The key to this is the framework established by the IHE (Integrating the Healthcare Enterprise). This defines basic security and access mechanisms for data and provides clear processes for each data exchange. This describes target definitions, procedures, up to exchange formats and communication protocols between systems. Continuous monitoring and globally uniform methods for checking the compliance of all systems involved in the infrastructure (Connectathon) ensure that the exchange of data actually works across system boundaries.
When implementing such an infrastructure, it is essential to describe exactly which activities are digitised with which processes and procedures, based on clear target definitions. On this basis, an experienced partner like PTA will help you to professionally implement the right systems and interfaces and to achieve success in the digitisation process in a short time.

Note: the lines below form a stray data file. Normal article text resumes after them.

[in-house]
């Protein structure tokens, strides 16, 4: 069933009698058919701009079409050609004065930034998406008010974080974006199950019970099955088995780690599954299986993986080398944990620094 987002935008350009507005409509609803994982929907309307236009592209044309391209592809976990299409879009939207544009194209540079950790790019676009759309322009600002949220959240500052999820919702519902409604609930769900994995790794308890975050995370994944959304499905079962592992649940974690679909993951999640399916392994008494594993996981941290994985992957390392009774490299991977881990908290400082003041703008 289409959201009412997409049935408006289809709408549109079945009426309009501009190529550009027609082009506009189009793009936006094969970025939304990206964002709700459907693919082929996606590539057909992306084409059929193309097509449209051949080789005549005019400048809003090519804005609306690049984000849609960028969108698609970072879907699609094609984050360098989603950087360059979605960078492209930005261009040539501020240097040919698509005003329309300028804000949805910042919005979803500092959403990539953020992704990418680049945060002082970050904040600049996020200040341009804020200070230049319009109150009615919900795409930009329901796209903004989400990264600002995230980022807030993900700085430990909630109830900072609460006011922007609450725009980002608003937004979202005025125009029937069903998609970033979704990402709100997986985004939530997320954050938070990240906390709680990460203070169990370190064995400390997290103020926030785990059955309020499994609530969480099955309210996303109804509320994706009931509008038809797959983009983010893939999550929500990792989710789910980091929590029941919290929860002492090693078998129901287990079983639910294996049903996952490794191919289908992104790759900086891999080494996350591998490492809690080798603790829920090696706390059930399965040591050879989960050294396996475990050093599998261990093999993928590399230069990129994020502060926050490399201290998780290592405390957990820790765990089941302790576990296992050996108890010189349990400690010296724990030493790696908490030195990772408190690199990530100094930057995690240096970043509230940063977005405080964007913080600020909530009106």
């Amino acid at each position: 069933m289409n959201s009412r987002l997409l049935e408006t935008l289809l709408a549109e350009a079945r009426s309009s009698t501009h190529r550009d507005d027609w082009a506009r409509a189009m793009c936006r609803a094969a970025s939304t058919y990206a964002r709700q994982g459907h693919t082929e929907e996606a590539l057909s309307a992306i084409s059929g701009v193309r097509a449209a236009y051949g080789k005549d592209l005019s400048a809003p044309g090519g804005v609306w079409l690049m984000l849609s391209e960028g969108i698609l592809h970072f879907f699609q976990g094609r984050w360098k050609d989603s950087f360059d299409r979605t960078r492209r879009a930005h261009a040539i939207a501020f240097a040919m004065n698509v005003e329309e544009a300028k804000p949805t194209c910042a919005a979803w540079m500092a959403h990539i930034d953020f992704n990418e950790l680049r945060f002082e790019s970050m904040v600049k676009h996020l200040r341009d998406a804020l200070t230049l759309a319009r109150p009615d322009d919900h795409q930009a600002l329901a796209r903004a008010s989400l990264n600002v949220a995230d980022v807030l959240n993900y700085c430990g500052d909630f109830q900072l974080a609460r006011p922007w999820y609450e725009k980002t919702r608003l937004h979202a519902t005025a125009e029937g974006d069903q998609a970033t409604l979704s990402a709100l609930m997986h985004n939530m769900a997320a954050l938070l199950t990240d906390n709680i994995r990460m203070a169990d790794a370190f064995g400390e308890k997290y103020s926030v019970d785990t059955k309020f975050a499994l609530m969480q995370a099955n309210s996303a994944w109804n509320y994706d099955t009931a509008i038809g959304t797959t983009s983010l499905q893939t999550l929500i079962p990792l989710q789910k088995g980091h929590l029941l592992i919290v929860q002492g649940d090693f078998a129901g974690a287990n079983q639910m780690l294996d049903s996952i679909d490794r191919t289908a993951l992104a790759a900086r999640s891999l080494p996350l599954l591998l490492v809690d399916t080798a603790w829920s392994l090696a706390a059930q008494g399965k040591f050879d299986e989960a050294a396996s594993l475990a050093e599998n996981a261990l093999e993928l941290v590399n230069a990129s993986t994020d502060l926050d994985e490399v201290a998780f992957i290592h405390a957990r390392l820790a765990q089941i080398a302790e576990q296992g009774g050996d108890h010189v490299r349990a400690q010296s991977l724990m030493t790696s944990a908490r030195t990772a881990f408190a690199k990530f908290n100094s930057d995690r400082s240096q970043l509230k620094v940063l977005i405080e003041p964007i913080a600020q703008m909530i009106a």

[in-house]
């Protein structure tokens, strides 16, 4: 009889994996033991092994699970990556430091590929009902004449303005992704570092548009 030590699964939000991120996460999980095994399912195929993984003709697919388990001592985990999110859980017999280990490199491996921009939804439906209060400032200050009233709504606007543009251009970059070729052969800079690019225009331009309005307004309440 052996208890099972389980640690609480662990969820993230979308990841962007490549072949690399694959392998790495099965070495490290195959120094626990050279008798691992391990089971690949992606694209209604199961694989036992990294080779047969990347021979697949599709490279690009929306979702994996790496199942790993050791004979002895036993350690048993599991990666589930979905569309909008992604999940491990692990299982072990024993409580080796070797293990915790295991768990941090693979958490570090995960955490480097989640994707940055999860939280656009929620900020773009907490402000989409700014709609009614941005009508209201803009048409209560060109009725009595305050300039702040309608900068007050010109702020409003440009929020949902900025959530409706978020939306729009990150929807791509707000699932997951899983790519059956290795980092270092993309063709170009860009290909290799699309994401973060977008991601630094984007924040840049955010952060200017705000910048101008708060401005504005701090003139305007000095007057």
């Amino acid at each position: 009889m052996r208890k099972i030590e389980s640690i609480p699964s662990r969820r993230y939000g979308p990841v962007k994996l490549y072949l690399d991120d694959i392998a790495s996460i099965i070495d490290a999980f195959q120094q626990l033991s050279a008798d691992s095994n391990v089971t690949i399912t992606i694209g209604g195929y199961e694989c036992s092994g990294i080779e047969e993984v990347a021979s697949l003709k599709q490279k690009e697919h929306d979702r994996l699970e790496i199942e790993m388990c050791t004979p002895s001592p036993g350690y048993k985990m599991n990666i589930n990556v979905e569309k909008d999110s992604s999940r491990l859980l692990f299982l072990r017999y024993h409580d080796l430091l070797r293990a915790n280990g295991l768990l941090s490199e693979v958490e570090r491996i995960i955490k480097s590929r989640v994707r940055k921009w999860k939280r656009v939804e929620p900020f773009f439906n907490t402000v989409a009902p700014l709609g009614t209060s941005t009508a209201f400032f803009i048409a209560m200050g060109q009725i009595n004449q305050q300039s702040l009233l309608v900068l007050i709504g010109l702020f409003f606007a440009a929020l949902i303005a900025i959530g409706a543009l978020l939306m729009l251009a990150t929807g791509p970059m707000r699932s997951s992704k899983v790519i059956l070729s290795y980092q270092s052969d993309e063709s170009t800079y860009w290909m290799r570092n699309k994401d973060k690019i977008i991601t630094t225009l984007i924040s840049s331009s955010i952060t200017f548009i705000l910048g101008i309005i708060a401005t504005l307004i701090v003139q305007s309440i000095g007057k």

Medical Information Systems

In hospitals, doctors’ practices and other health care providers, medical information systems (e.g. hospital and doctor information systems) form the backbone of the operative processes. Due to the increasing networking of all service providers, the unrestricted interoperability of these systems is essential. Expansion of networking and interoperability requires innovative solutions. Only in this way can they be constantly and flexibly adapted to the changing needs of service providers and cost units.